What I have been reading (5)

I could  bring only one book in French from  Montreal (suitcase). I hesitated between several books before going fore  D’Après une histoire vraie   (Based on a True Story) from Delphine de Vigan. A few weeks later, the book obtained the prestigious Renaudot and the  Lycéens Prizes . But it is because of a review  I read on a blog that I selected this one, rather than another one, as it  mentioned that de  Vigan addressed the issue of the border between reality and fiction, a  subject I have a keen interest in.
The story begins with the description of  a known writer, Delphine de Vigan, who met success with  the publication of a book about the mental illness of her mother (Nothing holds back the night),   but now finds herself  feeling fragile and in lack of inspiration.  L., who wants to be her female friend, takes the opportunity  to creep  into and take possession of Vigan’s  life.

When I bought the book, I was convinced that it was self-fiction, but after reading a few pages, I realized that the topic was a bit more complex than it seemed.


As famously said Coetzee (I paraphrase him here), writing about oneself is to make fiction and writing fiction is always only about oneself. This assertion is not new, but seems increasingly relevant today when the virtual world creeps into everyone’s life and that one is free to invent oneself  as one  wishes, while reality shows do not hesitate to dramatize reality to improve  their ratings. I’m not at all surprised that this book  received the  High Schoolers Prize, since  young people have been  navigating in these troubled waters   since birth.


It was the first book I read from this author, but I had seen a film based on one of her  books at Christchurch Film Festival, a few years ago: You Will Be My Son (a film that had me  deeply troubled) without knowing that it was a scenario taken from  Vigan’s book.


It is here previous book (Nothing holds back the night)  which made her  successful but  I knew nothing  about it  except from what is mentioned in  Based on a true story that contains many references to its success, the reactions to which it gave rise (anonymous letters, among other things), or the question of what can be done after writing a book about oneself  or one’s family. The fact that she  inserted references about her own life as an author, leads the readers to believe in a number of occasions that one is dealing with  hardly disguised self-fiction. The technique is clever.  Moreover, the character of L., as  Vigan said in an interview,  exists in one form or another somewhere, and is therefore credible. We have all experienced varying degrees these beings that appear to feel the need to seize the lives of others, either because they do not appear to be satisfied  by their owns or because their own lives   just seem not to be enough.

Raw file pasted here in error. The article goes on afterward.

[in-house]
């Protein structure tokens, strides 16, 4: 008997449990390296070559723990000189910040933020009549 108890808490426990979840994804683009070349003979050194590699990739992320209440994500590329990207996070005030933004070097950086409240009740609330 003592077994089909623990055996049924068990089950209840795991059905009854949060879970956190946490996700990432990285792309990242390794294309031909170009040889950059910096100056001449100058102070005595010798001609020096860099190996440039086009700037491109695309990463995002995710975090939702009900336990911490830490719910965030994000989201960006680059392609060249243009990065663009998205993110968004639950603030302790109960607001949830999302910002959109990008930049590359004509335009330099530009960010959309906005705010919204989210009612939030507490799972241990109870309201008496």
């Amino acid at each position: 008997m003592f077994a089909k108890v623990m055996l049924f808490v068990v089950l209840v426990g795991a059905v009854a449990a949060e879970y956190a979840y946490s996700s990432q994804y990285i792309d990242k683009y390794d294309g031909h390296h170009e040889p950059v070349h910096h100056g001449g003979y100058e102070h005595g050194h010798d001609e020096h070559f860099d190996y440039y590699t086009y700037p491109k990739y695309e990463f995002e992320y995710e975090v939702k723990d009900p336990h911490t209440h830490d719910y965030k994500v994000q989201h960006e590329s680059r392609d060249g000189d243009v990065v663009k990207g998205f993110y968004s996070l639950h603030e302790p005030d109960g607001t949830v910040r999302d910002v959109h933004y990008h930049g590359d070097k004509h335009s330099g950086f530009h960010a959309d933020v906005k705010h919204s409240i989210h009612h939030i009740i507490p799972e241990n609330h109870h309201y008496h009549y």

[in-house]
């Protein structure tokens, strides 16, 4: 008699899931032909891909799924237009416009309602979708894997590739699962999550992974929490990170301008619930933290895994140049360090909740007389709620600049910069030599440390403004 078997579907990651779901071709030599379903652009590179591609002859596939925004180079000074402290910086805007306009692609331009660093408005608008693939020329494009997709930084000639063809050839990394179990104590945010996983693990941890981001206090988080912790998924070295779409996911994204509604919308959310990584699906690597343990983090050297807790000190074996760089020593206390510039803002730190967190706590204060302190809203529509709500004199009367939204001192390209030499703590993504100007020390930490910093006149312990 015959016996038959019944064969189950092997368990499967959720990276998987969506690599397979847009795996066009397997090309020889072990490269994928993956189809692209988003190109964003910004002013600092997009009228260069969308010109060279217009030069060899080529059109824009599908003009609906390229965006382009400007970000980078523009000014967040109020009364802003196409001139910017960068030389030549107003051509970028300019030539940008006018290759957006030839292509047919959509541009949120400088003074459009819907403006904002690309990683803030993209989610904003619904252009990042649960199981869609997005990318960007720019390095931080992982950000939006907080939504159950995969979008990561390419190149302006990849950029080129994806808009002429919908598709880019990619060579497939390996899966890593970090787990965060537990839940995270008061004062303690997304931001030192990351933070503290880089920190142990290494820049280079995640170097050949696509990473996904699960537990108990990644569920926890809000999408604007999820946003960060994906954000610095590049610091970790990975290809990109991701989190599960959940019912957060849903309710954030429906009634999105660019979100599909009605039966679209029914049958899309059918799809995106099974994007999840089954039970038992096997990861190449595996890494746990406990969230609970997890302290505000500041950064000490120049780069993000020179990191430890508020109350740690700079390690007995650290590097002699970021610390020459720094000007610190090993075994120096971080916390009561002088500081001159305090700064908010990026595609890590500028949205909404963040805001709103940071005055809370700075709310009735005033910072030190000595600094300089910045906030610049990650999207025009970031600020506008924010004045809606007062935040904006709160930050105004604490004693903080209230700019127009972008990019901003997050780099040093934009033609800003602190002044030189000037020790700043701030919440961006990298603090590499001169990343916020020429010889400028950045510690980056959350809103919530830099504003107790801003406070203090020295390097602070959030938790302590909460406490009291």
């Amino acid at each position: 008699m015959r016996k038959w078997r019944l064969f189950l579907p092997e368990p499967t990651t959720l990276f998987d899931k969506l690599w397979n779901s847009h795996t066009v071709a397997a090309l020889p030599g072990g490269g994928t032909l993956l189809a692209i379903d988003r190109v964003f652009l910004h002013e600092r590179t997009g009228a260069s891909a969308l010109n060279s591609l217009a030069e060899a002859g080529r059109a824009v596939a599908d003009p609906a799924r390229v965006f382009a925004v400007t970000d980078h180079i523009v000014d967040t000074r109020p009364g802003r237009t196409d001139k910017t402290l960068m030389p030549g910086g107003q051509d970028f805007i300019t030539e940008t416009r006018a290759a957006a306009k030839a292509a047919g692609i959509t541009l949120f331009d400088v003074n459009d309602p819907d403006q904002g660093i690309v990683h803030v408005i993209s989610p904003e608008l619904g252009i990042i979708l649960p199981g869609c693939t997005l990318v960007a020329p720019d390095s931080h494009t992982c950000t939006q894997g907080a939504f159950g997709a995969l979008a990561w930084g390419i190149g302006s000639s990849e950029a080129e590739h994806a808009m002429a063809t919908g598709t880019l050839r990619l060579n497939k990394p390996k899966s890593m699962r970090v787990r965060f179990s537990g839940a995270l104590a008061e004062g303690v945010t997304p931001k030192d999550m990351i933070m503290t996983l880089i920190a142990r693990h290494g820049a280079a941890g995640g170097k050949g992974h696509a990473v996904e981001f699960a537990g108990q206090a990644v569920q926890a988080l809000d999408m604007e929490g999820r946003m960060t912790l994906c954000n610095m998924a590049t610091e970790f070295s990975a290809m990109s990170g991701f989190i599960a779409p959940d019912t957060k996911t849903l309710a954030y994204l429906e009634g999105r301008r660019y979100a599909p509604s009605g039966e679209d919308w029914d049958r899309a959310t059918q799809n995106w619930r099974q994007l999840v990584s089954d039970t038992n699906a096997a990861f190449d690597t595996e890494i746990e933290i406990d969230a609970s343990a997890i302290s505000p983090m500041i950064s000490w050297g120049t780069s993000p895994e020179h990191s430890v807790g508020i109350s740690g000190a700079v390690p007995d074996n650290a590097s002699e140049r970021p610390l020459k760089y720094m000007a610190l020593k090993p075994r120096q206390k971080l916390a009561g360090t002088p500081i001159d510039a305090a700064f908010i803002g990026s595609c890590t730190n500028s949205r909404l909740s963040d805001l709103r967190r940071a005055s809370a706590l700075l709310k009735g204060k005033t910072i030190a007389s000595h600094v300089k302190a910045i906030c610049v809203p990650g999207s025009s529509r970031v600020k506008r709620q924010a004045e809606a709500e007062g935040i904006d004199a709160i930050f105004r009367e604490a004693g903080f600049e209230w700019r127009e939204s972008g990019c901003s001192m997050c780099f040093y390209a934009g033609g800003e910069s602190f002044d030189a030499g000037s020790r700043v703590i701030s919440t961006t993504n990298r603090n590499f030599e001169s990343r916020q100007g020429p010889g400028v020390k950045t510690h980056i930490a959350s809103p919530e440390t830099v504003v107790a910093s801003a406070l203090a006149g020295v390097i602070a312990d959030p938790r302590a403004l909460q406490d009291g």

The book  also addresses  the creative process, the source of  inspiration, or how to deal with success. All this is interesting and I truly enjoyed it, as if the  author felt she had to  give  parts of herself away to the public in order to satisfy its insatiable thirst for  the lives of their favorites authors.


This is perhaps also the desire to make L. credible which  pushed Vigan to insert many passages where    L.’s appearance or   behaviour is methodically described.  These detailed passages are convincing when it comes to make  L. more true, but they do seem to bring anything to the narrative. Was it a deliberate technique? Maybe, but it did  not convince me, whether in the passage in the subway, where L is attacking a man she throws  out of the subway, or when  L., having moved in  at Delphine’s place, goes  into a rage because the mix is ​​not working. We have no doubt that Vigan witnessed such scenes, but they appear to perform no function at all in the story and dilute rather they add, to a content that could have been much denser.


Moreover, I have not been seduced by the style of Vigan and this is perhaps the biggest disappointment of the book (for me). I have nothing against the simplicity of style, on the contrary, not even its austerity (that of Coetzee’s, for example), but in the case of Vigan, it just seems to me that there has been insufficient proofreading of  the manuscript.


Finally, I would have liked to feel a little more presence of the narrator, who seems to make a Herculean effort to disappear in her “objective” report, to make her story more true. It seems to me that by doing so, an important element of the debate on the question of the border between reality and fiction is lost and it left me hungry for more. Not enough, however, to have regretted having spent a few hours on a book, which remained in my thoughts after I read the last page, which is always a very good sign.

This book is not available in English, but the previous one, Nothing holds the night back, is, for those who would like to know about one of the few French authors who has been  able to leave her day job to write full time.

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